Exposure to ambient air pollution accounts for 4.2 million deaths annually. Yet, air quality information is not adequate in many densely populated lands to make informed policy decisions, especially in the Global South. A critical need is better quantification of fine particulate matter (PM2.5) composition, which can in turn be used to identify crucial pollutant sources. A major barrier is the high capital and operational costs of research-grade monitors. This study investigates a cost-effective way to leverage existing monitors to expand the limited air quality dataset in these areas. The US Department of State collects air pollutant data at US Embassies around the world to inform US personnel and citizens of air quality overseas. These measurements use Beta Attenuation Monitors (BAMs) to measure hourly ambient PM2.5concentrations. BAMs collect PM2.5 onto a filter tape and estimate particle concentrations by measuring attenuation of beta rays using the Beer-Lambert law. We utilize these BAM tapes to determine hourly ambient black carbon (BC) concentration. Each filter tape spot is individually photographed with a cell phone camera on a reference card containing a set of predefined grayscales corresponding to different BC concentrations. The image is then processed through a custom computer-vision Python script, which performs spatial correction, adjusts for lighting variations, locates the filter spot and then compares the reflectance of red light from the spot with that of the grayscales on the reference card to estimate BC concentration. The method was calibrated using filters with known BC concentrations determined from co-located aethalometer measurements and offline thermal-optical EC analysis. The limit of detection is approximately 1.1 µg.m-3for 1-hr samples. This presentation will show results from analysis of BAM tapes collected at three locations: a near-roadway site in Pittsburgh, PA; the US Embassies in Addis Ababa, Ethiopia and Abidjan, Côte d’Ivoire.

Additional Authors: Abhishek Anand, Albert Presto, Suryaprakash Kompalli, Eniola Ajiboye


Evaluation of Correction Models for a Low-Cost Fine Particulate Matter Sensor Using the Canadian AQHI+ System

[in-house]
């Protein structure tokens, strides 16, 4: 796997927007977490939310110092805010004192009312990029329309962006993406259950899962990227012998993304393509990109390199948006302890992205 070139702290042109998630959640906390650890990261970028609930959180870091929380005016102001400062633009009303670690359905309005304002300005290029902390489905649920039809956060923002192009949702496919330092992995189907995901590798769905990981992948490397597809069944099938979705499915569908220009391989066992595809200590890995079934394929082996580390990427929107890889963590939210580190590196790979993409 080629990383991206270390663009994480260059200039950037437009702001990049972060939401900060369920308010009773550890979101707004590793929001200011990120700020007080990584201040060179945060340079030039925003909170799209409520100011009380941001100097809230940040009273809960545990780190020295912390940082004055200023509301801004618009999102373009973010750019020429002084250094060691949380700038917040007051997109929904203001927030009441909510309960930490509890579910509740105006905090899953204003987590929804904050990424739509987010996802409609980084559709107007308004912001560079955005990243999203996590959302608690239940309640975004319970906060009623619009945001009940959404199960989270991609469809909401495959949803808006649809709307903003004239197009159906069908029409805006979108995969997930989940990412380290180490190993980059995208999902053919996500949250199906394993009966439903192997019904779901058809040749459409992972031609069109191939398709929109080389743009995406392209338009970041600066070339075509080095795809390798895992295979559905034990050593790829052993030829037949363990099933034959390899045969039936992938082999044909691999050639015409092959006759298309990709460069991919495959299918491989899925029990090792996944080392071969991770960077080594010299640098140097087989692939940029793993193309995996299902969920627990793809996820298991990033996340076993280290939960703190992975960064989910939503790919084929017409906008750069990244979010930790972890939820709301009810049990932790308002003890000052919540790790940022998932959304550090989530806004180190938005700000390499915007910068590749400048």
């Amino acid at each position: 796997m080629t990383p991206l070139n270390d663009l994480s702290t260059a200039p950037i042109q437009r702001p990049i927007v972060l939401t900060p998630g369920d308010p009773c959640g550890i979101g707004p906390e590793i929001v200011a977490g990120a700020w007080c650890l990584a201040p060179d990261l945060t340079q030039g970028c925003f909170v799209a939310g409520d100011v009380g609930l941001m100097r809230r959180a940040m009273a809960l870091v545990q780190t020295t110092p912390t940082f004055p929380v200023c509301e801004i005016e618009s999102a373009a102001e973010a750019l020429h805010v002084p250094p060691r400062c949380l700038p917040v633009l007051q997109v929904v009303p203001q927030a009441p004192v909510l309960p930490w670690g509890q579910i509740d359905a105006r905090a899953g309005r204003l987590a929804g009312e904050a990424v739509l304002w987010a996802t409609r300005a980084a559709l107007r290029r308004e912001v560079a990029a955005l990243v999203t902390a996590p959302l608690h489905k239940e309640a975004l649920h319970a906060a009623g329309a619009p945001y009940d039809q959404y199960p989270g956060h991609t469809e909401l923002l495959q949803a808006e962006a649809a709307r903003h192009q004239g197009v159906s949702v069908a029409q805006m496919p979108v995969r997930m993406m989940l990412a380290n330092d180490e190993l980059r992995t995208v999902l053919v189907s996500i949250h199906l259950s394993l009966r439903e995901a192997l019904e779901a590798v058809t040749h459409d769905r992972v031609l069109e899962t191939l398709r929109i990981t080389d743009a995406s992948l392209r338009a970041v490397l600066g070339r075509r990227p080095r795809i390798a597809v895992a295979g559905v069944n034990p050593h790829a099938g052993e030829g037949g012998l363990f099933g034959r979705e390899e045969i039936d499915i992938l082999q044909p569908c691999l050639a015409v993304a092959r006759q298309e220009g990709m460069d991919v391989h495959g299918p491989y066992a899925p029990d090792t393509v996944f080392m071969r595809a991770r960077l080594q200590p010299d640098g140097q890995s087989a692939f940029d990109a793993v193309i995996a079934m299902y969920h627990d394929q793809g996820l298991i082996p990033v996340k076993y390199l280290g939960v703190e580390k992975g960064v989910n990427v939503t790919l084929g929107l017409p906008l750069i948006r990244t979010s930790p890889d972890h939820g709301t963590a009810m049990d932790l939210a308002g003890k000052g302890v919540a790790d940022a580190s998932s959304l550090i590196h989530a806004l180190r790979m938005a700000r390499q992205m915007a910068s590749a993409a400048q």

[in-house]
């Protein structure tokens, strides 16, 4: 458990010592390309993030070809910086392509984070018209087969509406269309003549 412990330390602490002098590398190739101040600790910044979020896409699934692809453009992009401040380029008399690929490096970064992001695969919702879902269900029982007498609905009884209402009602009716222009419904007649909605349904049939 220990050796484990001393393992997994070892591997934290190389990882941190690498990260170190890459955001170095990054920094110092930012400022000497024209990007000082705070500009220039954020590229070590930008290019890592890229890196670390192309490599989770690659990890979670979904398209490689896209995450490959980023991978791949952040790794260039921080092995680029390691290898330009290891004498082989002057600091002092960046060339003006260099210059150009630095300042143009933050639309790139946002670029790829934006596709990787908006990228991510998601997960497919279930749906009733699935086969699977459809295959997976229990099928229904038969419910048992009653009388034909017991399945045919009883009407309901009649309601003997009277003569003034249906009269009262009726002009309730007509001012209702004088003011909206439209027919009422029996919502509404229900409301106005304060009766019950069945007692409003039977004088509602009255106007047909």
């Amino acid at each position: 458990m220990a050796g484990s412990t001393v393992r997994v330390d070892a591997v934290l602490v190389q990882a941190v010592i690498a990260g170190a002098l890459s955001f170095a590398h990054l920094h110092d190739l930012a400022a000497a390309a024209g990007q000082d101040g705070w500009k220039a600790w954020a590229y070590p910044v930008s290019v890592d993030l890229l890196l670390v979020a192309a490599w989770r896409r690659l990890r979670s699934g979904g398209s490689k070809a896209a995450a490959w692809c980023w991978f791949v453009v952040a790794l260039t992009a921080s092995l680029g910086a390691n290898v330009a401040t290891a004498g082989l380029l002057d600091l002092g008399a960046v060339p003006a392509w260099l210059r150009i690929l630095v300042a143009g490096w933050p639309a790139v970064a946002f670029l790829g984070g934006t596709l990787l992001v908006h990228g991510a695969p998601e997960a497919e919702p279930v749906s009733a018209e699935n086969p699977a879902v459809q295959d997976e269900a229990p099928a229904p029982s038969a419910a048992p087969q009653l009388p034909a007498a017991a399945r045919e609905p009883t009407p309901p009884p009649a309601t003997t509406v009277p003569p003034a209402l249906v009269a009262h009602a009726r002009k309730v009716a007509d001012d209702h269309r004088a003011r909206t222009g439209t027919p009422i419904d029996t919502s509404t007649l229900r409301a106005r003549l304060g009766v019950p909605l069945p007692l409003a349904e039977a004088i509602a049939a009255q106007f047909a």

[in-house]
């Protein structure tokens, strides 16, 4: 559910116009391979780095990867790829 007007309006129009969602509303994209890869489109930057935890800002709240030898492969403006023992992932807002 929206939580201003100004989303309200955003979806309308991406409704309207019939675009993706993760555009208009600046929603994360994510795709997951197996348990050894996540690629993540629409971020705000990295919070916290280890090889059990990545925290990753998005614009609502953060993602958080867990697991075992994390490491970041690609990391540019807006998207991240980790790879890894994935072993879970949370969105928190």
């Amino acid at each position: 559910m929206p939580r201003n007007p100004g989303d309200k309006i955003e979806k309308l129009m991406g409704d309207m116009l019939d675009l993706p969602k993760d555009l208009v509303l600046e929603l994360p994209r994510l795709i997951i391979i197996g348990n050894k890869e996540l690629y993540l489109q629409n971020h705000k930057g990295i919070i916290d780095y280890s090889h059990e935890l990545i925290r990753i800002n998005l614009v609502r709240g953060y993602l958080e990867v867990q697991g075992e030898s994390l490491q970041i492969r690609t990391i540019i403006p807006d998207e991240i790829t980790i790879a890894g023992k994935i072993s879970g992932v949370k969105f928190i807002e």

Brayden Nilson, University of Northern British Columbia

We evaluated four colocation-based correction models for low-cost fine particulate matter (PM2.5) sensors from PurpleAir (PA) along with four other models from the literature. The models we developed were trained using 32 colocations sites across Canada and the United States, selected based on the proximity of PA sensors to regulatory Federal Equivalent Method (FEM) monitors. An additional 15 colocation sites were used for evaluating the performance of the models. An automated quality control process was implemented to ensure the best available data were used. Comparative evaluations were made between these correction models using the Air Quality Health Index+ (AQHI+) system, a modification of the Canadian AQHI that only considers PM2.5 concentrations. Using the AQHI+ system allowed for a direct comparison of performance across the range of observed concentrations. Emphasis was placed on improved performance in the moderate and high concentration ranges, which are the most important for health-related management decisions in North America. We provide a robust framework for the evaluation of low-cost PM2.5 sensor correction models and present an optimized correction model for North American PA sensors. We found that one of the models we developed, utilizing a hygroscopicity-based correction, performed consistently better than the other models we tested.

Additional Authors: Brayden Nilson, Peter Jackson, Corinne Schiller, Matthew Parsons


Partnerships in low-cost air quality monitoring and outreach in North Carolina

Brian Magi, UNC Charlotte (Virtual Presentation)

Low-cost air pollution sensors have emerged as a viable way to explore air quality at much finer spatial and temporal scales than data that is readily available from the existing regulatory air pollution monitoring network. Low-cost sensor data collection offers pathways to citizen science and community-based participatory research because the cost is low and the data is open-access. There are several layers of analysis that necessitate a co-researcher design to community-led inquiries, and in this presentation, I will discuss some of the successes and the roadblocks and challenges associated with low-cost air monitoring data that have happened and continue to happen in North Carolina. Successes range from peer-reviewed publications to story maps, public comment, and even motivating direct changes in regulatory monitoring. Importantly, the successes are entirely connected to engaged multi-layered partnerships among academic and government air quality and health researchers, stakeholder and community groups, and regulatory agencies. I will talk about this massive intersection, and how I use my expertise in air quality science to help facilitate long-term relationships alongside my contributions to technical data analysis. I will argue that the framework of analysis and relationship-building is broadly applicable beyond North Carolina, and that fundamentally, community climate resilience benefits from multi-layered partnerships.